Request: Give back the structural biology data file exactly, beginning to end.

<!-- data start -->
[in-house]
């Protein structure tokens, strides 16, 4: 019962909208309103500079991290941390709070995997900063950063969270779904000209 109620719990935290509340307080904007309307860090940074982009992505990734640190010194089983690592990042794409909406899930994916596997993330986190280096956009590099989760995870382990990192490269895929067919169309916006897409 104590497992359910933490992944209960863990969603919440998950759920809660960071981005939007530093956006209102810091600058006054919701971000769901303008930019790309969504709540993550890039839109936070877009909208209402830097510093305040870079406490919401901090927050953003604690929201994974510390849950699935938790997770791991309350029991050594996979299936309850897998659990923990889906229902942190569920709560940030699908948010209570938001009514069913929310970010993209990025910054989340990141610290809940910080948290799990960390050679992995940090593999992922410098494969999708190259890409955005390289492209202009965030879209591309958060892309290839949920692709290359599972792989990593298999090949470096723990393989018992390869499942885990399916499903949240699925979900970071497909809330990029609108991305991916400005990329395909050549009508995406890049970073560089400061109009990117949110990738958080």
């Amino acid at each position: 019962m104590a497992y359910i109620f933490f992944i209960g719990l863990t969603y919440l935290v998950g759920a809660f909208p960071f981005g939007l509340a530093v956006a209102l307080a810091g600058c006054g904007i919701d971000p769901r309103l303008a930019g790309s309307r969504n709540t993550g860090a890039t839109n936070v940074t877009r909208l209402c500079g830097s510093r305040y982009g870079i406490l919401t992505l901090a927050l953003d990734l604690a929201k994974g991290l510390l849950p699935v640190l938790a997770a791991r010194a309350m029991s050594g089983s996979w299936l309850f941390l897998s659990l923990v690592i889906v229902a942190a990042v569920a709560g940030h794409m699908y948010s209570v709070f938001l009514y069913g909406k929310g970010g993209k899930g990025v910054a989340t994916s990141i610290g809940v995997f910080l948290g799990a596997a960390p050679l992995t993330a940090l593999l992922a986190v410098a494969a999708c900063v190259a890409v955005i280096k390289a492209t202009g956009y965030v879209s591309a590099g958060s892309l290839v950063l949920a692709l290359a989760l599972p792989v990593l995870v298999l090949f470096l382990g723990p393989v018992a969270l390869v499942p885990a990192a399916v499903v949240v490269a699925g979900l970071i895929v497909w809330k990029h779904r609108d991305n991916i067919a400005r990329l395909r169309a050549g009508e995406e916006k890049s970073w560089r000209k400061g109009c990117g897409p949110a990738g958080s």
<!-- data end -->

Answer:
[in-house]
């Protein structure tokens, strides 16, 4: 019962909208309103500079991290941390709070995997900063950063969270779904000209 109620719990935290509340307080904007309307860090940074982009992505990734640190010194089983690592990042794409909406899930994916596997993330986190280096956009590099989760995870382990990192490269895929067919169309916006897409 104590497992359910933490992944209960863990969603919440998950759920809660960071981005939007530093956006209102810091600058006054919701971000769901303008930019790309969504709540993550890039839109936070877009909208209402830097510093305040870079406490919401901090927050953003604690929201994974510390849950699935938790997770791991309350029991050594996979299936309850897998659990923990889906229902942190569920709560940030699908948010209570938001009514069913929310970010993209990025910054989340990141610290809940910080948290799990960390050679992995940090593999992922410098494969999708190259890409955005390289492209202009965030879209591309958060892309290839949920692709290359599972792989990593298999090949470096723990393989018992390869499942885990399916499903949240699925979900970071497909809330990029609108991305991916400005990329395909050549009508995406890049970073560089400061109009990117949110990738958080």
């Amino acid at each position: 019962m104590a497992y359910i109620f933490f992944i209960g719990l863990t969603y919440l935290v998950g759920a809660f909208p960071f981005g939007l509340a530093v956006a209102l307080a810091g600058c006054g904007i919701d971000p769901r309103l303008a930019g790309s309307r969504n709540t993550g860090a890039t839109n936070v940074t877009r909208l209402c500079g830097s510093r305040y982009g870079i406490l919401t992505l901090a927050l953003d990734l604690a929201k994974g991290l510390l849950p699935v640190l938790a997770a791991r010194a309350m029991s050594g089983s996979w299936l309850f941390l897998s659990l923990v690592i889906v229902a942190a990042v569920a709560g940030h794409m699908y948010s209570v709070f938001l009514y069913g909406k929310g970010g993209k899930g990025v910054a989340t994916s990141i610290g809940v995997f910080l948290g799990a596997a960390p050679l992995t993330a940090l593999l992922a986190v410098a494969a999708c900063v190259a890409v955005i280096k390289a492209t202009g956009y965030v879209s591309a590099g958060s892309l290839v950063l949920a692709l290359a989760l599972p792989v990593l995870v298999l090949f470096l382990g723990p393989v018992a969270l390869v499942p885990a990192a399916v499903v949240v490269a699925g979900l970071i895929v497909w809330k990029h779904r609108d991305n991916i067919a400005r990329l395909r169309a050549g009508e995406e916006k890049s970073w560089r000209k400061g109009c990117g897409p949110a990738g958080s």